And climate science has always suffered from the problem of shaky and missing data. Seventy percent of the globe is covered by ocean, where data is hard to collect. Reliable weather records only go back to about 1850 and, in many parts of the world, are far more recent. Modern recording weather stations date only to the early 20th century.
And many of those stations have a big problem. While they haven’t changed appreciably over the years, the land around them has changed, often profoundly, with the great growth in urban and suburban areas. The weather station that was put, say, in the middle of a Nassau County, Long Island, potato field in 1923 is still in the same spot. But the potatoes are long gone, and now it’s behind a strip mall, twenty feet from the kitchen exhaust fan of a Chinese take-out joint.
A study by meteorologist Anthony Watts found that almost 90 percent of the 1221 weather stations in the U.S. did not meet the National Weather Service’s setting standards, which requires that they be at least 100 feet from any artificial heat source or radiating surface. You can see some of the most egregious violators here. To deal with this defective information, climate scientists, have “adjusted” the data to solve this problem. Invariably, these adjustments have made earlier data show lower temperatures, and recent data show higher ones.
To develop reliable data, the National Oceanic and Atmospheric Administration (NOAA) placed 114 state-of-the-art weather stations relatively evenly spaced about the lower 48 states. They were carefully sited to be away from urban areas, which are heat islands, airports, which can be affected by jet exhaust, etc.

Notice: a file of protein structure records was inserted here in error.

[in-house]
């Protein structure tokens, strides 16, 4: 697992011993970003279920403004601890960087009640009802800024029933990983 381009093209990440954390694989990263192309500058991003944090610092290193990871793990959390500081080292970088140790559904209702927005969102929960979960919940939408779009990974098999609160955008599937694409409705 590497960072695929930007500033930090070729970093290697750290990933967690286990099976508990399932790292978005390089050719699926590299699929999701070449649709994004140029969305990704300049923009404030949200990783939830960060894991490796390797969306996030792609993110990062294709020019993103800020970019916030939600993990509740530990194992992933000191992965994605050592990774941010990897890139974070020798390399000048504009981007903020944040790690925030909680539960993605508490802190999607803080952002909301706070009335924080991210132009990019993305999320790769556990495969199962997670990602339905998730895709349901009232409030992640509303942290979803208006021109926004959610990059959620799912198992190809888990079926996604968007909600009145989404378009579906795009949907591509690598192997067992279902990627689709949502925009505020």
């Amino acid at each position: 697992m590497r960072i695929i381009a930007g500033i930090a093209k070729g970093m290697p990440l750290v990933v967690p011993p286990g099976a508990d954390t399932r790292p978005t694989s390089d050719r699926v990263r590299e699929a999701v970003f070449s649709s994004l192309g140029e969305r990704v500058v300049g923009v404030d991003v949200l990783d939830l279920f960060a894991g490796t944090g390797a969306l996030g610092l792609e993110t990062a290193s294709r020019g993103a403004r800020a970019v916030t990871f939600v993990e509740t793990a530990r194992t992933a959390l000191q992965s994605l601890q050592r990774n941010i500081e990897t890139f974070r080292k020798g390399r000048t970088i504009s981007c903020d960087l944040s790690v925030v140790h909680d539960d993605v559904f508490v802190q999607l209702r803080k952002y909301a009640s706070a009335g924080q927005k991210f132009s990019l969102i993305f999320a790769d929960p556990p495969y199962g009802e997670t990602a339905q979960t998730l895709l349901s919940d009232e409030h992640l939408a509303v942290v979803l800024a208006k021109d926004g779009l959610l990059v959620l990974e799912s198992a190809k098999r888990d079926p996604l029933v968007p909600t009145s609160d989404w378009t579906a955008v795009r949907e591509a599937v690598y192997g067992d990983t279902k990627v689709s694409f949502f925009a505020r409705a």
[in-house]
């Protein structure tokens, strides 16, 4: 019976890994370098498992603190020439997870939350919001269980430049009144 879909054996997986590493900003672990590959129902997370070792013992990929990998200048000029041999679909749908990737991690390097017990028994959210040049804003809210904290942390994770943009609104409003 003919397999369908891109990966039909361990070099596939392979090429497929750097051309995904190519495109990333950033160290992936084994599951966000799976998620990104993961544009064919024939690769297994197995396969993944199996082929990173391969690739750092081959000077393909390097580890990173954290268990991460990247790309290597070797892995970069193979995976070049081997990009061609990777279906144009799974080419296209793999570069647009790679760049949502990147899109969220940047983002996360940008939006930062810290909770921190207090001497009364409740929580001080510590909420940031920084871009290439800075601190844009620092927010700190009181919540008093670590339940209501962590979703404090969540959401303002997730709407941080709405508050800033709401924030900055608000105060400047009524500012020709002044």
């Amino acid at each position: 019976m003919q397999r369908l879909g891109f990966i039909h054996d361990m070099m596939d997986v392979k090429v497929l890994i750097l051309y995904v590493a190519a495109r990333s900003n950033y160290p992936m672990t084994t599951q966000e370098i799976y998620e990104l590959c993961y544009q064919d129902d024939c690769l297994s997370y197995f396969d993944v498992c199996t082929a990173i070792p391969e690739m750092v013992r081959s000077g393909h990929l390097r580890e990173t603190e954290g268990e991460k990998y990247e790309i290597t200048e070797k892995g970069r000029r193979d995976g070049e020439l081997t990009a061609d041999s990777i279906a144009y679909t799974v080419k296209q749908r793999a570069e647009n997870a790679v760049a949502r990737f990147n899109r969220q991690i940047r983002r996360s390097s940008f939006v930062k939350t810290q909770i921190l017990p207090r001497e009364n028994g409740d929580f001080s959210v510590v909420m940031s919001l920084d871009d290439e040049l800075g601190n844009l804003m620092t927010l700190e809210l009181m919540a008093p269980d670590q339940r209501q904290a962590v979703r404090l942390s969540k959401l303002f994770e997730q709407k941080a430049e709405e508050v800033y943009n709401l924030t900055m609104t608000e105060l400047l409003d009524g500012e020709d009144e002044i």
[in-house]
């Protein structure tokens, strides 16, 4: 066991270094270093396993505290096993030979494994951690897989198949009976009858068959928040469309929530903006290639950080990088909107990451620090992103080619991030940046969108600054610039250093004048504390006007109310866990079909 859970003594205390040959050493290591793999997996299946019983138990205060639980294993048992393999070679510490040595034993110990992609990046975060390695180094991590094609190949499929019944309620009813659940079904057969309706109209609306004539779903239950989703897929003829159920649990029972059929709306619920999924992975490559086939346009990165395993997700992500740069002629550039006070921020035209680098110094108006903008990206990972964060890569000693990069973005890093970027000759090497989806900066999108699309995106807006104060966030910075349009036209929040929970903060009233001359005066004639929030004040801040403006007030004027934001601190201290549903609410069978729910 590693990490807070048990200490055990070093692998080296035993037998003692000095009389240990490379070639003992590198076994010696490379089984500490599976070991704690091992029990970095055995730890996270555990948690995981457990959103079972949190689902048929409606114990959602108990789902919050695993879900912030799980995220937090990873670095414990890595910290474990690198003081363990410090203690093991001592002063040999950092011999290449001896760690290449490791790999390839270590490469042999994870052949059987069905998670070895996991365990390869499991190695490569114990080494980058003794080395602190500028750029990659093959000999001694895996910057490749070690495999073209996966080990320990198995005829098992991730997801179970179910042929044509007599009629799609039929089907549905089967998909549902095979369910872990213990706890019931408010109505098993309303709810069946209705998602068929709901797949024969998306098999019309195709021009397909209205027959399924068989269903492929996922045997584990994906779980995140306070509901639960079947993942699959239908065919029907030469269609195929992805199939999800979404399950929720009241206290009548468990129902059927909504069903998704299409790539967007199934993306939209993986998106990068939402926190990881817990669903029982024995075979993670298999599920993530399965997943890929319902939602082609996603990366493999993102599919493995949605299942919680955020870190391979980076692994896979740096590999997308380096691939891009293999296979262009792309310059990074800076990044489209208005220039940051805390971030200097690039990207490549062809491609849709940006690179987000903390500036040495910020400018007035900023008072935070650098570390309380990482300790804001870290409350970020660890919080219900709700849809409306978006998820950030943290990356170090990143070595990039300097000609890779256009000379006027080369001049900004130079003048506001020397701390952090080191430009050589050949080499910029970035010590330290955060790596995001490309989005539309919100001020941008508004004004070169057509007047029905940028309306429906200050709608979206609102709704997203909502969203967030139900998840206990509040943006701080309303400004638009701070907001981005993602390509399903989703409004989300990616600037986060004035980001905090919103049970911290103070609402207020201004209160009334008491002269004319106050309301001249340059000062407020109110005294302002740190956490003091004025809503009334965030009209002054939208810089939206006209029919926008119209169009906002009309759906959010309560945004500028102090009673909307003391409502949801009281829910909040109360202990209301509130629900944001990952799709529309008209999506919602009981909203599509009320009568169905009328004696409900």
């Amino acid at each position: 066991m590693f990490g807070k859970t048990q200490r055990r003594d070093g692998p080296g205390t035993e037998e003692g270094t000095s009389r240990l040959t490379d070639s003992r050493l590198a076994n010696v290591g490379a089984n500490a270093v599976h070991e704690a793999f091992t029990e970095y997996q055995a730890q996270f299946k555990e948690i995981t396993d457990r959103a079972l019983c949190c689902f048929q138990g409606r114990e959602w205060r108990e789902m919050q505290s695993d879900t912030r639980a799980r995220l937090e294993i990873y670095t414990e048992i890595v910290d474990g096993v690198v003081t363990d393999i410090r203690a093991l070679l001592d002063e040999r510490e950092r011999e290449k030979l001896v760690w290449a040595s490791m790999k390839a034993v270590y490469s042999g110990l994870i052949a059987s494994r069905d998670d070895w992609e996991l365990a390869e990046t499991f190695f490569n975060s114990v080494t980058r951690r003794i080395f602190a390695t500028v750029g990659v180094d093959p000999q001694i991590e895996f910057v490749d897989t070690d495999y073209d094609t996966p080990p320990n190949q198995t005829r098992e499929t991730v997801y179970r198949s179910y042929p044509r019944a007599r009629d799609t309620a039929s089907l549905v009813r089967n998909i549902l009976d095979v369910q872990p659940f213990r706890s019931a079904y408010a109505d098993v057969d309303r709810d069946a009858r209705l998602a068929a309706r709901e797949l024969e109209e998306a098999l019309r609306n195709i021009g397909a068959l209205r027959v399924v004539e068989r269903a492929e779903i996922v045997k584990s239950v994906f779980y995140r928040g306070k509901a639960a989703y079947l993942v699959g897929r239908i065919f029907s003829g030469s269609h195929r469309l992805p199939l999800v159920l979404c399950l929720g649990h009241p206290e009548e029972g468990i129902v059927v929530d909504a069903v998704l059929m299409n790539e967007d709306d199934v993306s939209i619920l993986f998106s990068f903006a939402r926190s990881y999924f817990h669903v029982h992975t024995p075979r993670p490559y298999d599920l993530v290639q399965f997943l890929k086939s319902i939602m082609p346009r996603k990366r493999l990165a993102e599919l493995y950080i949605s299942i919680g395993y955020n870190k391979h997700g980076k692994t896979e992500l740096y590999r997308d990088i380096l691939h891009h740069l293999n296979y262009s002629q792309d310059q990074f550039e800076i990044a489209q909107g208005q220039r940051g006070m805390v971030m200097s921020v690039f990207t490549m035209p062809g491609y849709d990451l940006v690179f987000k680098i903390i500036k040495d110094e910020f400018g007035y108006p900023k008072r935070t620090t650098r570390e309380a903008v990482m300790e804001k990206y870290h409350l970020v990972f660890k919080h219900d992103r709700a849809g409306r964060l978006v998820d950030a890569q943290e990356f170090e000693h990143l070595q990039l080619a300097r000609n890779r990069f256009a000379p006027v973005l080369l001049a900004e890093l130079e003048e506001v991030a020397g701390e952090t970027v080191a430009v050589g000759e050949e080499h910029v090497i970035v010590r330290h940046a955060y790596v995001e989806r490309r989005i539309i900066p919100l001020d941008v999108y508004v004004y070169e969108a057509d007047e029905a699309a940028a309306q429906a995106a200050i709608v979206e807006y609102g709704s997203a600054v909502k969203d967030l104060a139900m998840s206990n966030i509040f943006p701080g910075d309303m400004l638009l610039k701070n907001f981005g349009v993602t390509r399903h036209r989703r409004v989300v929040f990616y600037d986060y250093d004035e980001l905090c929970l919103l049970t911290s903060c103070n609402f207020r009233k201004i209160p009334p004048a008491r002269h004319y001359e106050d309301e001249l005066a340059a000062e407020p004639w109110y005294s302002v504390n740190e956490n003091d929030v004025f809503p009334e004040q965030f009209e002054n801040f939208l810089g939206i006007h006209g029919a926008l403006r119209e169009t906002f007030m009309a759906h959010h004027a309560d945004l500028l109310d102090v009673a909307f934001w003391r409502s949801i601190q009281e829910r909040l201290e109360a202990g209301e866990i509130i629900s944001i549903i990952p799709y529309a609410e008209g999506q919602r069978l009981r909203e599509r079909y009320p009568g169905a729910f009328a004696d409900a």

The system became operative in 2005. Now, realclearenergy.com is reporting that there has been no increase in average temperatures in the continental United States over the last 14 years, as measured by these new stations. If anything, overall temperatures are slightly cooler than they were.
One big reason for this lack of warming is surely the explosion in U.S. natural gas production, thanks to fracking. The U.S. is now, by far, the number-one producer of natural gas, producing 90 billion cubic feet a day, 25 percent more than second-place Russia. This has brought the price of natural gas to its lowest point in 20 years, which has resulted in a big shift from producing power by burning coal to burning natural gas, which produces 50 percent less carbon dioxide. (The shale gas revolution has vast geopolitical implications, of course, as well as climatic ones.)
As a result, the U.S. CO2 emissions are down to where they were in 1985–a third of a century ago, when the GDP was half what it is now in inflation-adjusted terms, and the population was smaller by a quarter. No other industrialized country has come anywhere close to reducing their emissions by so much.